Stocks climbed on both sides of the Atlantic on Thursday even after US unemployment claims surged to a record-breaking 3.3 million last week, reflecting the severe economic impact of the spiralling coronavirus pandemic.
Investors were optimistic that US president Donald Trump could sign a $2tn (£1.7tn) stimulus package as soon as Friday, while nations in the G20 on Thursday pledged to inject over $5tn into the global economy to curb the crisis.
“We are strongly committed to presenting a united front against this common threat,” the G20 said in a statement, noting that it supported targeted fiscal and economic measures, as well as guarantee schemes.
The pan-European STOXX 600 index (^STOXX) rose by 1.32%, and looked set for its third straight day of gains.
France’s CAC 40 (^FCHI) was nearly 1% in the green. Stocks in Italy and Spain also climbed.
Analysts had widely expected a jobless figure in the millions, with some estimating that as many as four million Americans signed on for unemployment benefits in the week ending 21 March, up from 281,000 in the previous week.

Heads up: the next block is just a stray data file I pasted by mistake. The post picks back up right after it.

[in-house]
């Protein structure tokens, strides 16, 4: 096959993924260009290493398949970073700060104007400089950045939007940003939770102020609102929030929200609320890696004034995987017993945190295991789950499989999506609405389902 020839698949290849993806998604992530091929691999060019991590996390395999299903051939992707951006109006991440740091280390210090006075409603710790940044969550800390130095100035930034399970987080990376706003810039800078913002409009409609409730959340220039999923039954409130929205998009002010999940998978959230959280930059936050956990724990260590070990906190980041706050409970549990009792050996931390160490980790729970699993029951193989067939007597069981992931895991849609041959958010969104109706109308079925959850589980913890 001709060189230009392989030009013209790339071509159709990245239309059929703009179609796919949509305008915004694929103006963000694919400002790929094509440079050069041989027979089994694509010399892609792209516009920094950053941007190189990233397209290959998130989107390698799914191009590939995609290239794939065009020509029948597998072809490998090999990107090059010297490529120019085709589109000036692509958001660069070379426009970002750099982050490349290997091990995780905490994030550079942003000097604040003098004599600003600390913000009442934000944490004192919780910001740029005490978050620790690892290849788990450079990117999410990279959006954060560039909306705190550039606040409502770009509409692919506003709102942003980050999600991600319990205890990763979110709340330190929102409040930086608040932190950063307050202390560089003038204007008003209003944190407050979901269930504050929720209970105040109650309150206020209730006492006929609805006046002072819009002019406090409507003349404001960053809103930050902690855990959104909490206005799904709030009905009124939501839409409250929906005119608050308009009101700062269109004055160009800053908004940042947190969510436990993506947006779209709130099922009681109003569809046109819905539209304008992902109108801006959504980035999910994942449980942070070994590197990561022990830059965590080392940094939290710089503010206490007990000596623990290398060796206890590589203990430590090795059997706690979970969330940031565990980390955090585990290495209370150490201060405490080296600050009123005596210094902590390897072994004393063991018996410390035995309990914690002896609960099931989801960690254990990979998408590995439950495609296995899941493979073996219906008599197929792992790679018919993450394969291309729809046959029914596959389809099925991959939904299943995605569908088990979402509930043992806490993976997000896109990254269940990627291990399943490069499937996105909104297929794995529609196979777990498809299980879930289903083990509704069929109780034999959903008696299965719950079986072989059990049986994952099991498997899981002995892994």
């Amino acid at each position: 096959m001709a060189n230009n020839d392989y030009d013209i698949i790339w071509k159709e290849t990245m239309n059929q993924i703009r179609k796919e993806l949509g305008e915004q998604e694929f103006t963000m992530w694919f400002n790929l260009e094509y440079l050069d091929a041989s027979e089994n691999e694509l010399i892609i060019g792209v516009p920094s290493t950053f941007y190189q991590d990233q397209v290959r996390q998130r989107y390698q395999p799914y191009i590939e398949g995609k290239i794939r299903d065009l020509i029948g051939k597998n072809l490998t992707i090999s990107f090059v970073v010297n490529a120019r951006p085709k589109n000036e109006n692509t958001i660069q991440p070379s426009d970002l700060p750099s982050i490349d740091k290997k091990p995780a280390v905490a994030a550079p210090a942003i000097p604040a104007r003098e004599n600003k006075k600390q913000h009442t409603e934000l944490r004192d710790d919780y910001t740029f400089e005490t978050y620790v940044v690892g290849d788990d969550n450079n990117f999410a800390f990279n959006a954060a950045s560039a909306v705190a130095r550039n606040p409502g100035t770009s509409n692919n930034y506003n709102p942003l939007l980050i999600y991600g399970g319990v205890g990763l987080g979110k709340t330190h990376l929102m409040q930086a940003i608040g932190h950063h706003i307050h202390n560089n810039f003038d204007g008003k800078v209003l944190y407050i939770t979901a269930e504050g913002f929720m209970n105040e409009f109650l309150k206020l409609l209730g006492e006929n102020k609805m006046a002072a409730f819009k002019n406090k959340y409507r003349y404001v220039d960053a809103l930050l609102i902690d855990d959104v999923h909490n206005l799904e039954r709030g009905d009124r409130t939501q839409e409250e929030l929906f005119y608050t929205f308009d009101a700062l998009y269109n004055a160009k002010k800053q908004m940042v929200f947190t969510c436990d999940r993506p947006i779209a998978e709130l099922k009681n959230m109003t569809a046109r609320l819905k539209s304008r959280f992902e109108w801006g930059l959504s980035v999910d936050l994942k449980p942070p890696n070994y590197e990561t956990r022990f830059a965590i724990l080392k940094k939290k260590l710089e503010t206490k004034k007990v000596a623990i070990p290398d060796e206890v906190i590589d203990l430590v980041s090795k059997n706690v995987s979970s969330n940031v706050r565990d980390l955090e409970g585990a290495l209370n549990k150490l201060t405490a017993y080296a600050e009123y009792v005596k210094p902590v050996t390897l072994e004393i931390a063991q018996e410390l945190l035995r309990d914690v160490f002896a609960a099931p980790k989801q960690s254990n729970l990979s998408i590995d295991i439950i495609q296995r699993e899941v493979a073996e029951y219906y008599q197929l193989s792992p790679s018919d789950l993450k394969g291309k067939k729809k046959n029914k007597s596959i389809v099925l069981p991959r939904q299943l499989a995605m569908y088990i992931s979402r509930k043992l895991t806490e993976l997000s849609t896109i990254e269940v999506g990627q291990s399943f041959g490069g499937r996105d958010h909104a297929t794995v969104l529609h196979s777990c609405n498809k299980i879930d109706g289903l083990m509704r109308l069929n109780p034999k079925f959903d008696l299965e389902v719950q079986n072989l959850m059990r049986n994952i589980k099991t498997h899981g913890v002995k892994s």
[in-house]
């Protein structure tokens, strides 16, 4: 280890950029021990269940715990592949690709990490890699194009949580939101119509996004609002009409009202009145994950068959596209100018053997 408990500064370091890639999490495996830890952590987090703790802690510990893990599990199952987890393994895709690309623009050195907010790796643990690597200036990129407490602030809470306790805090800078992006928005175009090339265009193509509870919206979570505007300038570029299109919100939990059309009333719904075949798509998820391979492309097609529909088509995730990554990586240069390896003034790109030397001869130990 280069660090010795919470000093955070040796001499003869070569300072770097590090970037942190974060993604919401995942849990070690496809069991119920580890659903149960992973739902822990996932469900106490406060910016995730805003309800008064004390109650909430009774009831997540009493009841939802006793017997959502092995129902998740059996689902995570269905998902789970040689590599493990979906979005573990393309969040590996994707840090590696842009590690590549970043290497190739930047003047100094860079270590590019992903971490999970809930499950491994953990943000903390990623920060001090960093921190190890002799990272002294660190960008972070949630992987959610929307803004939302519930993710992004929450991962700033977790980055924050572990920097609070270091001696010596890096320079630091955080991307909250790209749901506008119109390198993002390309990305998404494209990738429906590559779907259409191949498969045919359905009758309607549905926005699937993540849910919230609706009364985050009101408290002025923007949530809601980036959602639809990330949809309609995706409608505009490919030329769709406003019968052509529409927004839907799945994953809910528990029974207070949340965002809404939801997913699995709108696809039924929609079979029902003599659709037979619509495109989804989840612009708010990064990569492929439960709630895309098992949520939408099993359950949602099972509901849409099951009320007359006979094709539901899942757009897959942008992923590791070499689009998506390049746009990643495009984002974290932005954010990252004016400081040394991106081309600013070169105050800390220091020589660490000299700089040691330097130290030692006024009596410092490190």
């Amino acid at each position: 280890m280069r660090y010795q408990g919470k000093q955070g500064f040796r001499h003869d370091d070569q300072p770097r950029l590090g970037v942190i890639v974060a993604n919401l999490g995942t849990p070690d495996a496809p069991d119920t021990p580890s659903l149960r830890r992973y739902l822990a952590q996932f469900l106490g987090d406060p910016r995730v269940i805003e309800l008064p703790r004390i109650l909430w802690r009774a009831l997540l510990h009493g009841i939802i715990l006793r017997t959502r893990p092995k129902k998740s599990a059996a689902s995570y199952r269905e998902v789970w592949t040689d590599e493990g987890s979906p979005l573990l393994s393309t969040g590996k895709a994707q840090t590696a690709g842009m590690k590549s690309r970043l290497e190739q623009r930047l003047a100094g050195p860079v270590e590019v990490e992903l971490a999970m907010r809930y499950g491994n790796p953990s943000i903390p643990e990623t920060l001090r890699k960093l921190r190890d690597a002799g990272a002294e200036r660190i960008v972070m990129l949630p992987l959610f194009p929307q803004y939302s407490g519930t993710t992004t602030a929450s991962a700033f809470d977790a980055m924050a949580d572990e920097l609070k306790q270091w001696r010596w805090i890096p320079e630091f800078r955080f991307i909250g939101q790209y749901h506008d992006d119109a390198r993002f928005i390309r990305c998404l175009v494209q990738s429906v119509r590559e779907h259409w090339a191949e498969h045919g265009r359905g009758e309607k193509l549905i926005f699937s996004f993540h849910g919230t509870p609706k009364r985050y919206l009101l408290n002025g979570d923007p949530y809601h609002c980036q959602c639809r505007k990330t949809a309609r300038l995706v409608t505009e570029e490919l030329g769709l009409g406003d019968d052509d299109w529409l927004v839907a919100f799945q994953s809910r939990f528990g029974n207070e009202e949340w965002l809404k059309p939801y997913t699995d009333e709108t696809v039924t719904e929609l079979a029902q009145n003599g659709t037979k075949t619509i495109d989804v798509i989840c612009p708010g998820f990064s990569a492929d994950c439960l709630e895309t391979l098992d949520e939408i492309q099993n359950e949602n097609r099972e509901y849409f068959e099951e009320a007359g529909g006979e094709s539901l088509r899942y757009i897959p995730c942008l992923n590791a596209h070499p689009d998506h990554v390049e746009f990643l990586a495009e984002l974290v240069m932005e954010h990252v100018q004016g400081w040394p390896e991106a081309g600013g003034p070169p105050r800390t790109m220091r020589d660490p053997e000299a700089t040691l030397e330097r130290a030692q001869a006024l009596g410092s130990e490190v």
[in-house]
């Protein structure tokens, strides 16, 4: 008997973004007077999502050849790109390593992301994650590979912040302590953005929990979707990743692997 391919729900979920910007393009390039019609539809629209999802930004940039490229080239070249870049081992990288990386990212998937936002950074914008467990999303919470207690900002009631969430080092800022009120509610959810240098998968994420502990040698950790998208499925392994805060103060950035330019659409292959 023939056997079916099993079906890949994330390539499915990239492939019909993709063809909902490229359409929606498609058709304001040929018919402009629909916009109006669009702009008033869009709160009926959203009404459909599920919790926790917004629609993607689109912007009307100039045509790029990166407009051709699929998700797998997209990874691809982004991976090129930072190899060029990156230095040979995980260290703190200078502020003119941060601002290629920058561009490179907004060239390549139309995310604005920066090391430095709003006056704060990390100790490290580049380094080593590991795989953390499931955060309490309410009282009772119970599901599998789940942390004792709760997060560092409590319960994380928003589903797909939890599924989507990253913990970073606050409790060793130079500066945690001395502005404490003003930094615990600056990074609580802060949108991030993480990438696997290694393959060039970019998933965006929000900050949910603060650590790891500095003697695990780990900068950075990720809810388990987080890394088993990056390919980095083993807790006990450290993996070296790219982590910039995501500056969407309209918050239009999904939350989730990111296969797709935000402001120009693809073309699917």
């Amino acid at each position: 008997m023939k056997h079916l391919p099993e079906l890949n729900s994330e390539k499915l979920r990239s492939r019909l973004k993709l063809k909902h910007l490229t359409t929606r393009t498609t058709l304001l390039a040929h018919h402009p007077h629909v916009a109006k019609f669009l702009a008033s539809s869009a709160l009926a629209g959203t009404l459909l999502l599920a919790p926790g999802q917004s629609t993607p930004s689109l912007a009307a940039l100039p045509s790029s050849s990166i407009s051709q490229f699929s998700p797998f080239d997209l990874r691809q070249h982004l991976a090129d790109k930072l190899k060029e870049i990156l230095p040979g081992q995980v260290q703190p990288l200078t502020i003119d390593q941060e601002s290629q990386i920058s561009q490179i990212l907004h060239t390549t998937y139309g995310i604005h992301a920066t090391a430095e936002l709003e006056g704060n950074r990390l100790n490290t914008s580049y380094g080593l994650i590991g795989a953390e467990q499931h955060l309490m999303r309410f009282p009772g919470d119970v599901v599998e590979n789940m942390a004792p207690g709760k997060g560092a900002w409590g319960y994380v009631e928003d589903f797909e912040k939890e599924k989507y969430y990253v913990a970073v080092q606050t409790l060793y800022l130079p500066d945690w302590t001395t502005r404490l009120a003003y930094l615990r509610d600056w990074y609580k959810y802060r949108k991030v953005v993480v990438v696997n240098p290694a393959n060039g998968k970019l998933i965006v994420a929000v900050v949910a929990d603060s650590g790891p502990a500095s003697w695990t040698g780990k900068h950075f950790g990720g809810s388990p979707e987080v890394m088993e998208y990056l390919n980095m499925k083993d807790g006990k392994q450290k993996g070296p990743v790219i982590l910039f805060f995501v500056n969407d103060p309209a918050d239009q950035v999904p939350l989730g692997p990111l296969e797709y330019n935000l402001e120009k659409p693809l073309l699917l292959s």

The seasonally adjusted 2.3 million figure is nonetheless far above consensus estimates, which predicted that 1.6 million people filed a claim with state unemployment agencies.
The raw figures, which do not take into account the typical shifts in supply and demand related to changing seasons, show that 2.9 million people filed for the benefits.
The strong trading sessions in the US and Europe followed losses for stocks in Asia, where leaders are increasingly fearful about a fresh wave of coronavirus cases.
The governor of Tokyo has called on people in the city to stay at home this weekend “at all costs” in order to prevent an “explosion” in cases in Japan, while fears grew about the impact of the pandemic on Hong Kong’s health system.
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